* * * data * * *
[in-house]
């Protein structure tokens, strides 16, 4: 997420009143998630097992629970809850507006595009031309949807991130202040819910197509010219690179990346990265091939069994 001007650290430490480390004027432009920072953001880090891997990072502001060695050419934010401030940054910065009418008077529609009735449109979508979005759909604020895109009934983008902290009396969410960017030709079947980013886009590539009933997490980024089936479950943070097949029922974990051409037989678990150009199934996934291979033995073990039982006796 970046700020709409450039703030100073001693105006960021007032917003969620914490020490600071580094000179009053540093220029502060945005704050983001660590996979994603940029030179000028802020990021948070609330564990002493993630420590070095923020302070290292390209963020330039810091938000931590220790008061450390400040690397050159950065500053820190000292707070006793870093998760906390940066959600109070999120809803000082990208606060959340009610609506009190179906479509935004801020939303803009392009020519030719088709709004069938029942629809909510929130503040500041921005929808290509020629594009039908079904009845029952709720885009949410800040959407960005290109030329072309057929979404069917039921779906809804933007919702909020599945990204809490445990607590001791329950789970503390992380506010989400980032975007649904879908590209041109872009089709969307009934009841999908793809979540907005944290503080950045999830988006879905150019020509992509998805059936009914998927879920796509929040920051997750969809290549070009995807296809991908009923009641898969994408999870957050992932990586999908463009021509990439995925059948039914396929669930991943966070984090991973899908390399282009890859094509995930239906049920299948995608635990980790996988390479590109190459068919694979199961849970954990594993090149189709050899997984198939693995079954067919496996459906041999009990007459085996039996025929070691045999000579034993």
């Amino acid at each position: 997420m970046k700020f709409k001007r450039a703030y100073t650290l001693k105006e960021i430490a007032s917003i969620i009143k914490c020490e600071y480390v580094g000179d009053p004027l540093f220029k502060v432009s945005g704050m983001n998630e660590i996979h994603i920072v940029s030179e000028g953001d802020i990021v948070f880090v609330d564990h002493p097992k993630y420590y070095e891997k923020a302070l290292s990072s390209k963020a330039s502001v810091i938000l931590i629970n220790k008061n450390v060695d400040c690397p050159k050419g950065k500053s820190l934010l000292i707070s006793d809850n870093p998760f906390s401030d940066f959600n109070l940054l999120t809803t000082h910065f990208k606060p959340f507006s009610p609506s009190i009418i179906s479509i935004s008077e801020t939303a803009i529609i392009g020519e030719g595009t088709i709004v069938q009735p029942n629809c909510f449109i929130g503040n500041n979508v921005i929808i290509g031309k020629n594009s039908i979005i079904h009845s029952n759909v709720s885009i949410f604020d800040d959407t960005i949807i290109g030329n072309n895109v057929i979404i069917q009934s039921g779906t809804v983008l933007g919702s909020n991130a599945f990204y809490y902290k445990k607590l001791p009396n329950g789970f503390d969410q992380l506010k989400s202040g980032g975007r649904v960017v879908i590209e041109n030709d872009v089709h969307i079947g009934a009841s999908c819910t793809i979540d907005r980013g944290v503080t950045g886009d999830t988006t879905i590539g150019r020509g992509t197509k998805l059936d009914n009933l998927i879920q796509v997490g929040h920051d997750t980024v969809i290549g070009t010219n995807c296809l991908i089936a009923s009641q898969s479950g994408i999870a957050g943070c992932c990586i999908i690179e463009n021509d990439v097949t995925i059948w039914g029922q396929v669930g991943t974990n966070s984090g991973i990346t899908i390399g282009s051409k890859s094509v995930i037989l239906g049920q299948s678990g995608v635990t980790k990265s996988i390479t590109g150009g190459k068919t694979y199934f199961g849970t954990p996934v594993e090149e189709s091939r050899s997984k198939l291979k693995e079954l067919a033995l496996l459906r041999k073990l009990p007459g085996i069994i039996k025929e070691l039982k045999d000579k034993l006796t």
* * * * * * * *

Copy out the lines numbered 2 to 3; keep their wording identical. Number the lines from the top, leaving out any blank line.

């Protein structure tokens, strides 16, 4: 997420009143998630097992629970809850507006595009031309949807991130202040819910197509010219690179990346990265091939069994 001007650290430490480390004027432009920072953001880090891997990072502001060695050419934010401030940054910065009418008077529609009735449109979508979005759909604020895109009934983008902290009396969410960017030709079947980013886009590539009933997490980024089936479950943070097949029922974990051409037989678990150009199934996934291979033995073990039982006796 970046700020709409450039703030100073001693105006960021007032917003969620914490020490600071580094000179009053540093220029502060945005704050983001660590996979994603940029030179000028802020990021948070609330564990002493993630420590070095923020302070290292390209963020330039810091938000931590220790008061450390400040690397050159950065500053820190000292707070006793870093998760906390940066959600109070999120809803000082990208606060959340009610609506009190179906479509935004801020939303803009392009020519030719088709709004069938029942629809909510929130503040500041921005929808290509020629594009039908079904009845029952709720885009949410800040959407960005290109030329072309057929979404069917039921779906809804933007919702909020599945990204809490445990607590001791329950789970503390992380506010989400980032975007649904879908590209041109872009089709969307009934009841999908793809979540907005944290503080950045999830988006879905150019020509992509998805059936009914998927879920796509929040920051997750969809290549070009995807296809991908009923009641898969994408999870957050992932990586999908463009021509990439995925059948039914396929669930991943966070984090991973899908390399282009890859094509995930239906049920299948995608635990980790996988390479590109190459068919694979199961849970954990594993090149189709050899997984198939693995079954067919496996459906041999009990007459085996039996025929070691045999000579034993």
């Amino acid at each position: 997420m970046k700020f709409k001007r450039a703030y100073t650290l001693k105006e960021i430490a007032s917003i969620i009143k914490c020490e600071y480390v580094g000179d009053p004027l540093f220029k502060v432009s945005g704050m983001n998630e660590i996979h994603i920072v940029s030179e000028g953001d802020i990021v948070f880090v609330d564990h002493p097992k993630y420590y070095e891997k923020a302070l290292s990072s390209k963020a330039s502001v810091i938000l931590i629970n220790k008061n450390v060695d400040c690397p050159k050419g950065k500053s820190l934010l000292i707070s006793d809850n870093p998760f906390s401030d940066f959600n109070l940054l999120t809803t000082h910065f990208k606060p959340f507006s009610p609506s009190i009418i179906s479509i935004s008077e801020t939303a803009i529609i392009g020519e030719g595009t088709i709004v069938q009735p029942n629809c909510f449109i929130g503040n500041n979508v921005i929808i290509g031309k020629n594009s039908i979005i079904h009845s029952n759909v709720s885009i949410f604020d800040d959407t960005i949807i290109g030329n072309n895109v057929i979404i069917q009934s039921g779906t809804v983008l933007g919702s909020n991130a599945f990204y809490y902290k445990k607590l001791p009396n329950g789970f503390d969410q992380l506010k989400s202040g980032g975007r649904v960017v879908i590209e041109n030709d872009v089709h969307i079947g009934a009841s999908c819910t793809i979540d907005r980013g944290v503080t950045g886009d999830t988006t879905i590539g150019r020509g992509t197509k998805l059936d009914n009933l998927i879920q796509v997490g929040h920051d997750t980024v969809i290549g070009t010219n995807c296809l991908i089936a009923s009641q898969s479950g994408i999870a957050g943070c992932c990586i999908i690179e463009n021509d990439v097949t995925i059948w039914g029922q396929v669930g991943t974990n966070s984090g991973i990346t899908i390399g282009s051409k890859s094509v995930i037989l239906g049920q299948s678990g995608v635990t980790k990265s996988i390479t590109g150009g190459k068919t694979y199934f199961g849970t954990p996934v594993e090149e189709s091939r050899s997984k198939l291979k693995e079954l067919a033995l496996l459906r041999k073990l009990p007459g085996i069994i039996k025929e070691l039982k045999d000579k034993l006796t």